• Avoid scanning résumés, saving in unusual file types or changing page margins dramatically. These can end up as excessively large files, unprintable, or even unreadable on the employer's computer. Saving in .doc format is usually a good idea. If your résumé utilises graphics, the pdf file type is recommended to reduce the file size.

  • Email

  • Use an appropriate email address and ensure your software program has an appropriate name where the author is listed. An email from "unreliableguy" or a document authored by "i_hate_everyone" might not give a favourable impression of you!

  • Cover Letters

  • Change your cover letter for each role you apply for and make the cover letter relevant to the role.

  • Proof read your cover letter - make sure it makes sense. Alternatively ask a friend to proof read or make suggestions. If it doesn't read well to you, it isn't going to read any better to someone trying to reduce a pool of 100 résumés down to 1!

  • Use the key words that you find in the advertisement for the job. These might include words like "computer literacy", "autonomous", "team player", "initiative" etc. Some organisations use automated programs to scan for these key words, automatically rejecting résumés that do not contain any of the key terms.

  • Make Your Résumé Relevant

  • When you refer to the key words or skills required from the advertisement, describe how you have previously demonstrated your competency in these areas. Think of relevant examples in work, school, sporting or extracurricular activities - sporting and extracurricular activities can be particularly good for demonstrating your familiarity with teamwork.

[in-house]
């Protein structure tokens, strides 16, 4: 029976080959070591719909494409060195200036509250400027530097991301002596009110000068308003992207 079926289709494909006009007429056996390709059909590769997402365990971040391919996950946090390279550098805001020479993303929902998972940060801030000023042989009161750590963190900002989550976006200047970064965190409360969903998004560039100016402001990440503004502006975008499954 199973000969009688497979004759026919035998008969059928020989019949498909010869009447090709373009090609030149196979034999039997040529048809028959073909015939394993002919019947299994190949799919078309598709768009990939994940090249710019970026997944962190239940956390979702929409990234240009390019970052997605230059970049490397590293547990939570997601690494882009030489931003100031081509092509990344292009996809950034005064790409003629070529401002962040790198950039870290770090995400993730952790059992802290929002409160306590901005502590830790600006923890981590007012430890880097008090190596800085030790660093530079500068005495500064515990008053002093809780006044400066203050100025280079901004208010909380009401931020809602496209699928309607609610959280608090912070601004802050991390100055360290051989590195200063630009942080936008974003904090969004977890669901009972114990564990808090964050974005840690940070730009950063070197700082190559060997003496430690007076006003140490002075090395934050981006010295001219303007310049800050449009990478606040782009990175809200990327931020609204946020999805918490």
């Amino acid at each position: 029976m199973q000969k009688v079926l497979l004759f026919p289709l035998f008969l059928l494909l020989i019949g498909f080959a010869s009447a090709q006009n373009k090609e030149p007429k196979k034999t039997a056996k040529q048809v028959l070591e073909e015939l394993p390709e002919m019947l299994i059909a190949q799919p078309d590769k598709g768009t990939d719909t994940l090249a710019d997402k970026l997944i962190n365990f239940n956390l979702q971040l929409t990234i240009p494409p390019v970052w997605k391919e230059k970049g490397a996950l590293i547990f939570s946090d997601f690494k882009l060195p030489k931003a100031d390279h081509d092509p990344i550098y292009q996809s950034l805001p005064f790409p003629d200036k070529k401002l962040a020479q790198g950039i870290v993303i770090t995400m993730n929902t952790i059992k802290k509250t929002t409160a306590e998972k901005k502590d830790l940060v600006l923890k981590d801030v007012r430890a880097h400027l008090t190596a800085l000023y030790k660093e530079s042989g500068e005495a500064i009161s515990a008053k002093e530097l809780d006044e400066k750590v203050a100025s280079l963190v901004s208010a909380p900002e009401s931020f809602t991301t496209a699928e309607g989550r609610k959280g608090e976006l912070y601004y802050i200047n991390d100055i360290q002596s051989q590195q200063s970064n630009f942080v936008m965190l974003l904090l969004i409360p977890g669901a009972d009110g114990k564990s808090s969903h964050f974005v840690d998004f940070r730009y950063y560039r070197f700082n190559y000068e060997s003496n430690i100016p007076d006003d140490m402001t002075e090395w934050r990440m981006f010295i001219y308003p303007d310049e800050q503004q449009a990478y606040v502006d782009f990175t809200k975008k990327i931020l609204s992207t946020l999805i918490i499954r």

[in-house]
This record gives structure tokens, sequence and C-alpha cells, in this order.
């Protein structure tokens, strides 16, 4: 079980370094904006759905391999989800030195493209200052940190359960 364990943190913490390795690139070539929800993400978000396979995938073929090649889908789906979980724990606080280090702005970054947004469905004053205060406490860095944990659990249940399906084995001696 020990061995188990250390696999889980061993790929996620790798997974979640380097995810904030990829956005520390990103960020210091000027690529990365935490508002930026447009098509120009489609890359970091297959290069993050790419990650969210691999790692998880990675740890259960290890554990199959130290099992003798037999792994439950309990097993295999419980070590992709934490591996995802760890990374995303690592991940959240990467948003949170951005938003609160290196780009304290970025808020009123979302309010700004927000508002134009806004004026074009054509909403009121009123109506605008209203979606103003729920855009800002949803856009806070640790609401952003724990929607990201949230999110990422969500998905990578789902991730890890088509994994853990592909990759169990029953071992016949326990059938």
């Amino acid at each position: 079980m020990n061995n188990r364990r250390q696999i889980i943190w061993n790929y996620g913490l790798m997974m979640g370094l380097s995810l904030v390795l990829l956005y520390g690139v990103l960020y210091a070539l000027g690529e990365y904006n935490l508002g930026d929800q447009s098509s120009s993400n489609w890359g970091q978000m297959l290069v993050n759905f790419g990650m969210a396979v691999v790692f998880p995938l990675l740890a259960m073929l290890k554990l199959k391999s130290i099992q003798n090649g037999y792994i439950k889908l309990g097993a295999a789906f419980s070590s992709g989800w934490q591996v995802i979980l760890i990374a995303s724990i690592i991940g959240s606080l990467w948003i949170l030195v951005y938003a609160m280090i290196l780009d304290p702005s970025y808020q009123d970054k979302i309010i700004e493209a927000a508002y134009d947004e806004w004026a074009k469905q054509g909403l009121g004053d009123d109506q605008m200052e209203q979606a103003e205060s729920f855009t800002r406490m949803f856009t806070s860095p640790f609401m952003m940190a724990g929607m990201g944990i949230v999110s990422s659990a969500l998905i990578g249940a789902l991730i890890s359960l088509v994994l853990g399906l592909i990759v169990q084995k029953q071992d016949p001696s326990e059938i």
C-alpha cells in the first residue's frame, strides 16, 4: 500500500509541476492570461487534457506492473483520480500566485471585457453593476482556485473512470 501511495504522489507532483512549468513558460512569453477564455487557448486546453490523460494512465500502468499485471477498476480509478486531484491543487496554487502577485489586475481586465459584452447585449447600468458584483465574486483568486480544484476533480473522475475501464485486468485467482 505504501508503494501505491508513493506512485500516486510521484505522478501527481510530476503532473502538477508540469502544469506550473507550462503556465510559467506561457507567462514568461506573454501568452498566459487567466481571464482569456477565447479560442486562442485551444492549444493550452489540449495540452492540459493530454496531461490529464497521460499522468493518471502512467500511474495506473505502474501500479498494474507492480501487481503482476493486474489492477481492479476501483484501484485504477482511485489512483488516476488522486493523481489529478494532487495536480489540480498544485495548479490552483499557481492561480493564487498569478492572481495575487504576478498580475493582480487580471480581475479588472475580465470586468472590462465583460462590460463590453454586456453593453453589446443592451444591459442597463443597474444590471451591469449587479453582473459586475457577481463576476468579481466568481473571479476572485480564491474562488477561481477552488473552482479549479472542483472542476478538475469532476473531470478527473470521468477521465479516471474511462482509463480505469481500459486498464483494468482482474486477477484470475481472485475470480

• If you have work experience, explain briefly about the organisation you worked for.

  • When listing any businesses or organisations you have worked for, explain a little about them. Not everyone will know all about them and it will help if you can relate where you have worked to the job you are applying for (e.g. the size, industry sector, culture, business model, etc.):

    eg. Mrs Smith's Grocery Store (period of employment: Aug 2008 - Jul 2009)
    A small grocery retail business specialising in organic fruit , the emphasis at Mrs Smith's was upon quality customer service.

  • Supporting Your Resume

  • Make sure your contact numbers are contactable and don't have inappropriate voice mail messages on them. Be mindful of providing a daytime contact number, or ensure that a potential employer can at least leave a message for you during daylight hours.

  • Remember that a message like "Hi this is Robbo and I'm probably off my face drunk or skipping class right now" might not set a great impression. Avoid music in your voice messages or caller tones as well.

Download The Résumé Check Sheet for Online Job Seeking Activity Sheet now.